Cardiac toxicity in survivors of childhood cancer


Session type:

Leontien C. Kremer1
1University of Amsterdam, Amsterdam, The Netherlands


Progress in therapy in pediatric oncology during the last 3 decades has resulted in a dramatic increase in survival of children with cancer. Currently, nearly 80% of the children survive more than 5 years after diagnosis. The prevalence of cancer survivors among young adults (15 to 45 years of age) has been predicted to be one in 250 persons at this moment. However, improved prognosis of childhood cancer has been accompanied by the occurrence of late treatment-related complications, some of which are life threatening. Cardiac disease after cancer treatment, especially anthracyclines and radiation therapy, is one of the most important causes of late mortality and morbidity in childhood cancer survivors (CCS) and manifests itself as either clinical heart failure or asymptomatic heart failure, myocardial infarction, valvular disease or pericarditis or death due to cardiac disease. Mortality from cardiac disease among CCS is, on average, 6 to 8-fold elevated compared to the general population. The excess risk appears to be life-long and even increases over time.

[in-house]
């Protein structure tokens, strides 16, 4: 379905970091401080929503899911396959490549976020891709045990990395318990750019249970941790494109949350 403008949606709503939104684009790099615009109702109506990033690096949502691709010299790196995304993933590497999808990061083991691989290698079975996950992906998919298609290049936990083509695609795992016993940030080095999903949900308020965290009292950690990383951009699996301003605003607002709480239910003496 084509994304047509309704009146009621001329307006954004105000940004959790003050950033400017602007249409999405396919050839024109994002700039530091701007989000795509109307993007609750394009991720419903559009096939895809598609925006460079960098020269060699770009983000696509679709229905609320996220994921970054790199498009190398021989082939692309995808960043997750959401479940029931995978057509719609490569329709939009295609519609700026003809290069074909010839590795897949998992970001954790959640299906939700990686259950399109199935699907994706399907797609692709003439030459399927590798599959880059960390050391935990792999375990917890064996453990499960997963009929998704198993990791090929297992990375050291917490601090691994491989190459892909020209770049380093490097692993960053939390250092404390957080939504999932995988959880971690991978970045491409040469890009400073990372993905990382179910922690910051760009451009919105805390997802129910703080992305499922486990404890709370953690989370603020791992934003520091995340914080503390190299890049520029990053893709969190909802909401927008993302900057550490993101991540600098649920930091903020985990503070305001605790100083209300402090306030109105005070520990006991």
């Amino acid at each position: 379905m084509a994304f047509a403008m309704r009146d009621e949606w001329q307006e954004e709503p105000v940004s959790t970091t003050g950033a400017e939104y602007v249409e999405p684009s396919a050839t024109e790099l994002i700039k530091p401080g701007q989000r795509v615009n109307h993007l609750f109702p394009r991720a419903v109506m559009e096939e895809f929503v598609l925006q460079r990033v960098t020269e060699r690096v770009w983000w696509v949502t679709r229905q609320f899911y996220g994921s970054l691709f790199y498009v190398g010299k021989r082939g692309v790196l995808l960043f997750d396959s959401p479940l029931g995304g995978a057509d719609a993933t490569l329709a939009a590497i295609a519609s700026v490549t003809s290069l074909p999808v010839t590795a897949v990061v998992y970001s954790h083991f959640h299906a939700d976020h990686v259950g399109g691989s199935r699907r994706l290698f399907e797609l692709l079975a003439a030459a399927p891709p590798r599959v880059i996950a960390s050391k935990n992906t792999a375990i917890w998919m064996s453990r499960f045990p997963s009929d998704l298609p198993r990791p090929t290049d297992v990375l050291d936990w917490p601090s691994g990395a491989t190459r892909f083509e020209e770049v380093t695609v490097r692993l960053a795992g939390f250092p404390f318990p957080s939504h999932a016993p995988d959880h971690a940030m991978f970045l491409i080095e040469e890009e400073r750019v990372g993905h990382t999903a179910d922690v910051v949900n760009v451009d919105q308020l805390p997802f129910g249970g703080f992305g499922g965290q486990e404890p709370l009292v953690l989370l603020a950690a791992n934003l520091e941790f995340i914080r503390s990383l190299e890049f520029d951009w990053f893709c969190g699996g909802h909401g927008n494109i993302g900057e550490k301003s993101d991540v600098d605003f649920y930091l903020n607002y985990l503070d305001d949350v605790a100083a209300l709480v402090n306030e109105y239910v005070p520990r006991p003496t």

The focus of the presentation are the incidence, prevalence and associated risk factors, the possible prevention of cardiotoxicity and recommendations for long term follow-up.